US tariffs on $34bn (£25.7bn) of Chinese goods have come into effect, signalling the start of a trade war between the world’s two largest economies.
The 25% levy came into effect at midnight Washington time.
China has retaliated by imposing a similar 25% tariff on 545 US products, also worth a total of $34bn.
Beijing accused the US of starting the “largest trade war in economic history”.
“After the US activated its tariff measures against China, China’s measures against the US took effect immediately,” said Lu Kang, a foreign ministry spokesman.
Two companies in Shanghai told the BBC that customs authorities were delaying clearance processes for US imports on Friday.
The American tariffs are the result of President Donald Trump’s bid to protect US jobs and stop “unfair transfers of American technology and intellectual property to China”.
The White House said it would consult on tariffs on another $16bn of products, which Mr Trump has suggested could come into effect later this month.
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The imposition of the tariffs had little impact on Asian stock markets. The Shanghai Composite closed 0.5% higher, but ended the week 3.5% lower – its seventh consecutive week of losses.
Tokyo closed 1.1% higher, but Hong Kong fell 0.5% in late trading.
Hikaru Sato at Daiwa Securities said markets had already factored in the impact of the first round of tariffs.
Mr Trump has already imposed tariffs on imported washing machines and solar panels, and started charging levies on the imports of steel and aluminium from the European Union, Mexico and Canada.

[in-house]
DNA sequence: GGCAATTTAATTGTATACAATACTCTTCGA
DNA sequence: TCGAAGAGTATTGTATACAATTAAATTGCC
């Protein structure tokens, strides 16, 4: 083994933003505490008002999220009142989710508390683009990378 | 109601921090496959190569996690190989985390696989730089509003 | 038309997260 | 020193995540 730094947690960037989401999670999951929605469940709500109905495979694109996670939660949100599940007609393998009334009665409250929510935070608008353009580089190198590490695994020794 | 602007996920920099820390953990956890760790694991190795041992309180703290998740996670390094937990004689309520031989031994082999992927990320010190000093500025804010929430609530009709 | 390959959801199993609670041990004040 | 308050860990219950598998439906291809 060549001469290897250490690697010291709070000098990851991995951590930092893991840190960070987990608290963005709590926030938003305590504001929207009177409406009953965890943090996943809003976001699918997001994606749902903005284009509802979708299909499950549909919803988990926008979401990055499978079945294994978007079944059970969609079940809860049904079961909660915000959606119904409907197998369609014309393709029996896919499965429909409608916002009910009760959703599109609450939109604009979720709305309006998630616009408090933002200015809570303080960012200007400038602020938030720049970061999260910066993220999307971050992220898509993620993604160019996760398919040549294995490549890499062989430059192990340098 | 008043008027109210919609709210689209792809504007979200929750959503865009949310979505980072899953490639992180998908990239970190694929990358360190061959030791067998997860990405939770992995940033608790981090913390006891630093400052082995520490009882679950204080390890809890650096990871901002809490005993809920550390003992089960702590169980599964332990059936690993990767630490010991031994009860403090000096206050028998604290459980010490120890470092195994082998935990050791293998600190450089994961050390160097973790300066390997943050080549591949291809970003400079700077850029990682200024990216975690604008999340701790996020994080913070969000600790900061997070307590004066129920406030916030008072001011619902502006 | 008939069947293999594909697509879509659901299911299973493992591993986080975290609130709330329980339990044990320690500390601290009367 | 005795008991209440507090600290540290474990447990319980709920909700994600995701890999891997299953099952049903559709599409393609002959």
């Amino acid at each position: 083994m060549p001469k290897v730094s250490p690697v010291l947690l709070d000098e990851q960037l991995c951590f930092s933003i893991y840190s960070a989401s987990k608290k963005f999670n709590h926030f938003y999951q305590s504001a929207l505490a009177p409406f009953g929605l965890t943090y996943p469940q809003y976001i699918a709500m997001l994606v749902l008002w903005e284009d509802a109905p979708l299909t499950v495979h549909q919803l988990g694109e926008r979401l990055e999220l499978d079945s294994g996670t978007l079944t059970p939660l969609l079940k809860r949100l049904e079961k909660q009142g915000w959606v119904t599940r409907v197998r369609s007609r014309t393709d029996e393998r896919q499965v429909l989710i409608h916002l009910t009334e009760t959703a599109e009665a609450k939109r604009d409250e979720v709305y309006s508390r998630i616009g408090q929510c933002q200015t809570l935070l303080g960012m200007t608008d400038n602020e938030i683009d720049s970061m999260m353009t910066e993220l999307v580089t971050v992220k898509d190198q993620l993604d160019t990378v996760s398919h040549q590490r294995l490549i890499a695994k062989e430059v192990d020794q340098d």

He has also threatened a 10% levy on an additional $200bn of Chinese goods if Beijng “refuses to change its practices”.
The president upped the stakes on Thursday, saying the amount of goods subject to tariffs could rise to more than $500bn.
“You have another 16 [billion dollars] in two weeks, and then, as you know, we have $200bn in abeyance and then after the $200bn, we have $300bn in abeyance. OK? So we have 50 plus 200 plus almost 300,” he said.
The US tariffs imposed so far would affect the equivalent of 0.6% of global trade and account for 0.1% of global GDP, according to Morgan Stanley in a research note issued before Mr Trump’s comments on Thursday.
Analysts are also concerned about the impact on others in the supply chain and about an escalation of tensions between the US and China in general.
US-China trade war
tariff on all steel imports and 7.7% on aluminium. It’s seen as a policy
directed at China, which is the world’s largest maker of steel.
further tariffs on Chinese imports worth $60bn but grants temporary
exemptions from aluminium and steel tariffs to the EU, South Korea and
tariffs on Chinese imports worth $50bn. These include: televisions,
medical equipment, aircraft parts and batteries.
tariffs on goods worth $34bn will come into force on 6 July 2018. He
also proposes a new list of tariffs for imported goods worth $16bn.
impositions with it’s own new tariffs on agricultural products and